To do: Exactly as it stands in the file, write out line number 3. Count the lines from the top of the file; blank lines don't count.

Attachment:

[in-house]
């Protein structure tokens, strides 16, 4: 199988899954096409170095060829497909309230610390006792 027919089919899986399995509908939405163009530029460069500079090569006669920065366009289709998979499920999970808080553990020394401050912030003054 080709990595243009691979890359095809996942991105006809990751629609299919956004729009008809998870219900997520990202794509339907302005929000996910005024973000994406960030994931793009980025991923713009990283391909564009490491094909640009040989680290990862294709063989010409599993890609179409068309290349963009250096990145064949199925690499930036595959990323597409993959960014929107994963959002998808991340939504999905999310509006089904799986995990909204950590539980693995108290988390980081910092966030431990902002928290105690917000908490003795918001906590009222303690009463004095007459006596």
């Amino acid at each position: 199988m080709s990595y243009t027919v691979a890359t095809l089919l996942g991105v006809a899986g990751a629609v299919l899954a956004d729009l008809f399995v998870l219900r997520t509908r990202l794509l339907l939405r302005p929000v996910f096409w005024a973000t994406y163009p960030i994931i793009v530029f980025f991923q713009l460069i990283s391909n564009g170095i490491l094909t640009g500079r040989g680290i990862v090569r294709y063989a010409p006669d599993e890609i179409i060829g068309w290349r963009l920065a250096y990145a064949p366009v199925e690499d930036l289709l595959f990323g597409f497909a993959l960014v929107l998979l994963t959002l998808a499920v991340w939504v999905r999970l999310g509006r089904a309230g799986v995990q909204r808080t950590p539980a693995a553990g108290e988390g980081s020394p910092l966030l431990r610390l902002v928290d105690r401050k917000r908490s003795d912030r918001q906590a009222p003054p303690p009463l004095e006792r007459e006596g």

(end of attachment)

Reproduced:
């Amino acid at each position: 199988m080709s990595y243009t027919v691979a890359t095809l089919l996942g991105v006809a899986g990751a629609v299919l899954a956004d729009l008809f399995v998870l219900r997520t509908r990202l794509l339907l939405r302005p929000v996910f096409w005024a973000t994406y163009p960030i994931i793009v530029f980025f991923q713009l460069i990283s391909n564009g170095i490491l094909t640009g500079r040989g680290i990862v090569r294709y063989a010409p006669d599993e890609i179409i060829g068309w290349r963009l920065a250096y990145a064949p366009v199925e690499d930036l289709l595959f990323g597409f497909a993959l960014v929107l998979l994963t959002l998808a499920v991340w939504v999905r999970l999310g509006r089904a309230g799986v995990q909204r808080t950590p539980a693995a553990g108290e988390g980081s020394p910092l966030l431990r610390l902002v928290d105690r401050k917000r908490s003795d912030r918001q906590a009222p003054p303690p009463l004095e006792r007459e006596g």